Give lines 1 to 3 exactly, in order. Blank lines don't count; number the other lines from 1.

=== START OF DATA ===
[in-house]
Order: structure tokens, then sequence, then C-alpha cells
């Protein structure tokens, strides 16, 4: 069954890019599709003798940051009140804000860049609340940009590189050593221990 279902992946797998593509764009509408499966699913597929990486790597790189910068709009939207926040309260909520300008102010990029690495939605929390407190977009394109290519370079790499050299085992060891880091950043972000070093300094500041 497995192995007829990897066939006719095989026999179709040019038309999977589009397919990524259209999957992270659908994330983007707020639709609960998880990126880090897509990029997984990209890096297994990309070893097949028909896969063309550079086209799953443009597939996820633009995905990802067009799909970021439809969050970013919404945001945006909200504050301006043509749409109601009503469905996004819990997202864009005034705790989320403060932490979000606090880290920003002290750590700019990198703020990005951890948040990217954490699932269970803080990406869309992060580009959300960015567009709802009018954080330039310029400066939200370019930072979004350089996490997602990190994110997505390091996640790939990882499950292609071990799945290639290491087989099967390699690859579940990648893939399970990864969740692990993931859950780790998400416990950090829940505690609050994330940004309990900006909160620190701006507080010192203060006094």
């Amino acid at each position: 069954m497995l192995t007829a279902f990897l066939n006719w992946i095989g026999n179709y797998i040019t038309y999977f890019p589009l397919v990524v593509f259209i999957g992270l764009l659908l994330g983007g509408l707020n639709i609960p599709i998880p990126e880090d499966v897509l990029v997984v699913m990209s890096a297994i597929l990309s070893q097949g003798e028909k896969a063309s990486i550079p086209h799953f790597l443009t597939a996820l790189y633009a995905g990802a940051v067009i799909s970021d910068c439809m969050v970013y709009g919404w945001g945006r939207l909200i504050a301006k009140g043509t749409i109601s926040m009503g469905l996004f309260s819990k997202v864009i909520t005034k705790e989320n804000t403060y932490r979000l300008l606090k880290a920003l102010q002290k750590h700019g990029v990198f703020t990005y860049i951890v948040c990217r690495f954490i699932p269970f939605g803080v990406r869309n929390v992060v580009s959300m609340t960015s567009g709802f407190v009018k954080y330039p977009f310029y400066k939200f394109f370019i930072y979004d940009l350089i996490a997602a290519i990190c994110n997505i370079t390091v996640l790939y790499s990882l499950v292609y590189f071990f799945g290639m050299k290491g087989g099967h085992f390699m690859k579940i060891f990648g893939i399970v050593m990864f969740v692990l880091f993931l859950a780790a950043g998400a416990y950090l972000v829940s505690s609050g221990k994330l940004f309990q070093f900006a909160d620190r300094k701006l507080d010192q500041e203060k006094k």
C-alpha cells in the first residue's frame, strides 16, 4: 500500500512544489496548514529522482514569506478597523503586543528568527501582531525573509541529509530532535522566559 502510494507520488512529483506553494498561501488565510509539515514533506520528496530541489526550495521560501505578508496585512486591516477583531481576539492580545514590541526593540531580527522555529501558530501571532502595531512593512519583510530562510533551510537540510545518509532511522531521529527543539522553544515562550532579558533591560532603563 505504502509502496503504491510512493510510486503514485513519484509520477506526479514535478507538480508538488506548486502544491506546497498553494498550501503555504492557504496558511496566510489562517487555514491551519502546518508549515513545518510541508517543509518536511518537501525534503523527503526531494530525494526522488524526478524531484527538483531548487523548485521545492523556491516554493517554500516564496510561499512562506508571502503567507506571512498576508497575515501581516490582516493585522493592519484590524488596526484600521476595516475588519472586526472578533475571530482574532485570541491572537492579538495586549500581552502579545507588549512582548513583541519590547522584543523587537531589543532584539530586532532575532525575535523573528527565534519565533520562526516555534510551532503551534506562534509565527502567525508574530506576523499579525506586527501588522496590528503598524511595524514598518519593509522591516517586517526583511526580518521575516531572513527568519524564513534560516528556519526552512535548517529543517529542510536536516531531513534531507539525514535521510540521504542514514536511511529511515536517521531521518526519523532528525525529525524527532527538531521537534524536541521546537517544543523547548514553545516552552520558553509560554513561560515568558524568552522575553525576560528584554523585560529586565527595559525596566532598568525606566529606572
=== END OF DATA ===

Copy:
[in-house]
Order: structure tokens, then sequence, then C-alpha cells
């Protein structure tokens, strides 16, 4: 069954890019599709003798940051009140804000860049609340940009590189050593221990 279902992946797998593509764009509408499966699913597929990486790597790189910068709009939207926040309260909520300008102010990029690495939605929390407190977009394109290519370079790499050299085992060891880091950043972000070093300094500041 497995192995007829990897066939006719095989026999179709040019038309999977589009397919990524259209999957992270659908994330983007707020639709609960998880990126880090897509990029997984990209890096297994990309070893097949028909896969063309550079086209799953443009597939996820633009995905990802067009799909970021439809969050970013919404945001945006909200504050301006043509749409109601009503469905996004819990997202864009005034705790989320403060932490979000606090880290920003002290750590700019990198703020990005951890948040990217954490699932269970803080990406869309992060580009959300960015567009709802009018954080330039310029400066939200370019930072979004350089996490997602990190994110997505390091996640790939990882499950292609071990799945290639290491087989099967390699690859579940990648893939399970990864969740692990993931859950780790998400416990950090829940505690609050994330940004309990900006909160620190701006507080010192203060006094």